The present study sought to examine acute effects of alcohol on cognitive processing and performance within the context of two prominent theories of alcohol's effects; namely, that alcohol restricts the focus of attention (e.g. Steele and Josephs, 1990. Journal of Abnormal Psychology, 97, 196-205) and that alcohol impairs response inhibition (e.g. Fillmore and Vogel-Sprott, 1999. Experimental and Clinical Psychopharmacology, 7, 49-55; Fillmore and Vogel-Sprott, 2000. Journal of Studies on Alcohol, 61, 239-246). Forty-five participants were randomly assigned to receive either a placebo level of alcohol (0.04 g/kg), a moderate dose (0.40 g/kg), or a higher dose (0.80 g/kg). Brain electrical activity (ERPs) and behavioral responses (reaction time and accuracy) were measured while participants performed a modified flanker task, in which a target letter was flanked by response-compatible or response-incompatible letters. Analyses of behavioral data showed that alcohol increased response competition in accuracy but not response times, suggesting that alcohol influences response selection more than attentional processes per se. This finding is in-line with predictions derived from the response inhibition model. ERP latency data provided mixed support for both models. ERP amplitude data showed that the high dose of alcohol primarily influenced a mostly frontal negativity in the ERP, present on both correct and incorrect response trials. Differences in self-reported susceptibility to alcohol were most evident in the amplitude of the P3 component. Findings are discussed in terms of the differential effects of acute dose and susceptibility on information processing.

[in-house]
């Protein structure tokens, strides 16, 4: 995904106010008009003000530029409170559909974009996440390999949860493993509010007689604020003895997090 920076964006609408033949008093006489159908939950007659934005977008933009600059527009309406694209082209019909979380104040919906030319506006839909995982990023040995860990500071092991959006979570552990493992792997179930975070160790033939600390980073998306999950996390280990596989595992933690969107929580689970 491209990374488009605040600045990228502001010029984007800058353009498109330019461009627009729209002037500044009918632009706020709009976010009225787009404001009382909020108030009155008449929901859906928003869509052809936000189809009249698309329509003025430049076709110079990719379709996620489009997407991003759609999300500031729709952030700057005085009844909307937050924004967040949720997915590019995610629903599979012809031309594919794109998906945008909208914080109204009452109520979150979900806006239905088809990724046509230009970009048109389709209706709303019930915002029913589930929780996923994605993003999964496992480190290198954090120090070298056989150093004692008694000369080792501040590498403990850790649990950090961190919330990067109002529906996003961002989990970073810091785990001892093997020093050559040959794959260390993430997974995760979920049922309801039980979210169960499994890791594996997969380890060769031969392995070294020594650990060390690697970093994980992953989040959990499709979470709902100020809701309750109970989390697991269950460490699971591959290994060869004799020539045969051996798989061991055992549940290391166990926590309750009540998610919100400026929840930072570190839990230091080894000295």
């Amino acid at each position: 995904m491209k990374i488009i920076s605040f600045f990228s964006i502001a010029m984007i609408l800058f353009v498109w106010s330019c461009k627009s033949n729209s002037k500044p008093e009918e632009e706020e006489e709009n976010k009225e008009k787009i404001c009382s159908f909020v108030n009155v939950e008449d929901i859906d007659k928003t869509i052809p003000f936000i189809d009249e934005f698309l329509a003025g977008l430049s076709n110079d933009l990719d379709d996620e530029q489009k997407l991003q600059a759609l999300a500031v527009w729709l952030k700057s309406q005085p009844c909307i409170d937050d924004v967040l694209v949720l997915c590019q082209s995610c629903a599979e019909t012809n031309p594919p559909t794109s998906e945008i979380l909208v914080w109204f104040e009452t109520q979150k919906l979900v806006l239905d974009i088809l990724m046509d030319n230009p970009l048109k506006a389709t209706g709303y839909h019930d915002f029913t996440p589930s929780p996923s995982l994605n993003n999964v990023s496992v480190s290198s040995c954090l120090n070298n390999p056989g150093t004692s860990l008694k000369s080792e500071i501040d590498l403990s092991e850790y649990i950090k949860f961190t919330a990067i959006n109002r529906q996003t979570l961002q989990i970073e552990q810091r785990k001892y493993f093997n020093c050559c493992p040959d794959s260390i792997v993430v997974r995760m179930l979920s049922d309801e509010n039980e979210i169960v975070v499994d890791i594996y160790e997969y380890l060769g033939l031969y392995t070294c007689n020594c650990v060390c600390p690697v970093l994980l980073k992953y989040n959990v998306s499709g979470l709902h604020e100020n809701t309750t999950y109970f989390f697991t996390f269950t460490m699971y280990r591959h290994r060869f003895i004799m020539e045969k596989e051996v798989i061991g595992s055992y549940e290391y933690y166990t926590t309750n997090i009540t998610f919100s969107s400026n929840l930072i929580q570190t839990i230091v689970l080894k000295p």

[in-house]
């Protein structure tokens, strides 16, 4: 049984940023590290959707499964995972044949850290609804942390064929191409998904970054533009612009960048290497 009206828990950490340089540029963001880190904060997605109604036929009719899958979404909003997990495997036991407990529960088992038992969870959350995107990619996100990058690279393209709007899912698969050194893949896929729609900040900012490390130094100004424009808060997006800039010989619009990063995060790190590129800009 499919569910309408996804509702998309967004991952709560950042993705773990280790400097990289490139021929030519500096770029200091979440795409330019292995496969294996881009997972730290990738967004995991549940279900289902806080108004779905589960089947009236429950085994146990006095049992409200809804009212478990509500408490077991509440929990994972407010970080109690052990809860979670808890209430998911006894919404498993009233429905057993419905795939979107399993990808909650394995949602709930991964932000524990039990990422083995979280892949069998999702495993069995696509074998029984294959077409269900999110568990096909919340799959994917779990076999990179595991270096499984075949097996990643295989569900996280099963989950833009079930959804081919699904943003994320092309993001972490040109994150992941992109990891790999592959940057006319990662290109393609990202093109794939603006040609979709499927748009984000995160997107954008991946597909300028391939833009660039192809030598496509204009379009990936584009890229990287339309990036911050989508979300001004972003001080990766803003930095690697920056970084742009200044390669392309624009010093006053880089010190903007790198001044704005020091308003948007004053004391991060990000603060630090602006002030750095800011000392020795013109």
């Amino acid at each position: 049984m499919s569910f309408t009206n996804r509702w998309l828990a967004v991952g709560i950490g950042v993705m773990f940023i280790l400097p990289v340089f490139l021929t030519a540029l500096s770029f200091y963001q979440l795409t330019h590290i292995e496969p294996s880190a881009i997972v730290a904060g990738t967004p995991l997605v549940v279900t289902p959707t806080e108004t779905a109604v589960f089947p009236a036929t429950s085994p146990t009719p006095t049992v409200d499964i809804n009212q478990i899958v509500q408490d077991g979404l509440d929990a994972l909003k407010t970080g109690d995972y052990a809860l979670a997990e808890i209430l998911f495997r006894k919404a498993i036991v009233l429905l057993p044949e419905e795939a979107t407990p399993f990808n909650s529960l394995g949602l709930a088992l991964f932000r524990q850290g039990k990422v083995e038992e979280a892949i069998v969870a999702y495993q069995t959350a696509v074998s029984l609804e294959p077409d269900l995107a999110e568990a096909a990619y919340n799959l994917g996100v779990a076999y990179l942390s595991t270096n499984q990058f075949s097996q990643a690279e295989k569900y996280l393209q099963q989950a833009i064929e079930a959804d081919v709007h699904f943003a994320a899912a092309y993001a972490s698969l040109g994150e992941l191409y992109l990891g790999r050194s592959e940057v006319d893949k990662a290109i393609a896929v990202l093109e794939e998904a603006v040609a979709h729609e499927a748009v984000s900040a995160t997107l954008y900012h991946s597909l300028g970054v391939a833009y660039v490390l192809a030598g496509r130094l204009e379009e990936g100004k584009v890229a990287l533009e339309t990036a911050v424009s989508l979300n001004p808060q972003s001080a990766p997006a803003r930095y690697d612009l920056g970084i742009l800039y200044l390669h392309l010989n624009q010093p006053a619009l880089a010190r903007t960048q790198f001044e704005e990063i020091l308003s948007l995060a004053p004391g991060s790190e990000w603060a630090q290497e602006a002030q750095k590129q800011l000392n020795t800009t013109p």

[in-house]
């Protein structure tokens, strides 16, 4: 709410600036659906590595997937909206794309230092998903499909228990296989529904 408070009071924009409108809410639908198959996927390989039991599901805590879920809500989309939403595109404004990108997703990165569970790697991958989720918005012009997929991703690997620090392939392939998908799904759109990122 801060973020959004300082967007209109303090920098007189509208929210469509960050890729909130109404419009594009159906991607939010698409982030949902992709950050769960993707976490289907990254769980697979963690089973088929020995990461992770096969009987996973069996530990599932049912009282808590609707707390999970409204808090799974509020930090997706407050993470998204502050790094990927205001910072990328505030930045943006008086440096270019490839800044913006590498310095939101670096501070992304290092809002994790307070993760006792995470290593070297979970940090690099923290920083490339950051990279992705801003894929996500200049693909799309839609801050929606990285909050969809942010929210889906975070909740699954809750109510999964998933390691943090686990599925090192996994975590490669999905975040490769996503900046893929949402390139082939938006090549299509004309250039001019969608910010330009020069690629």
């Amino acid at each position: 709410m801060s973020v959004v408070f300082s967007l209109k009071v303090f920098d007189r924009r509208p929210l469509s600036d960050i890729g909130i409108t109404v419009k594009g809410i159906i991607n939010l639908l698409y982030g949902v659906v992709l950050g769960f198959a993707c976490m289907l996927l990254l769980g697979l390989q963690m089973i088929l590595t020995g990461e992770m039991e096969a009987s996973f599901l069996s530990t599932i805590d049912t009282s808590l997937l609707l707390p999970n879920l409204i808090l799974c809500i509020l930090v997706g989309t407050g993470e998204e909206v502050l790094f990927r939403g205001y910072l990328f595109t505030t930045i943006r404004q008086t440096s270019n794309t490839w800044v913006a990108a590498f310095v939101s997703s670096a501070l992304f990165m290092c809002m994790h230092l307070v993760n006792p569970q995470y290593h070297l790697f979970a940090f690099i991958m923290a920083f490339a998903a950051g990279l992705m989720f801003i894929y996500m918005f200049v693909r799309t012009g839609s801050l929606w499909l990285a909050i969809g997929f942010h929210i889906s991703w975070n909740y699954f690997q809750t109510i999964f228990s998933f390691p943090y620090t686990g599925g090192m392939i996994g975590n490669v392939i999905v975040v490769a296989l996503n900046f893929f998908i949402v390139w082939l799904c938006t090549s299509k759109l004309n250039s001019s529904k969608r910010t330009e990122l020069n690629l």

- Alcohol susceptibility
- Response inhibition
ASJC Scopus subject areas
- Neuropsychology and Physiological Psychology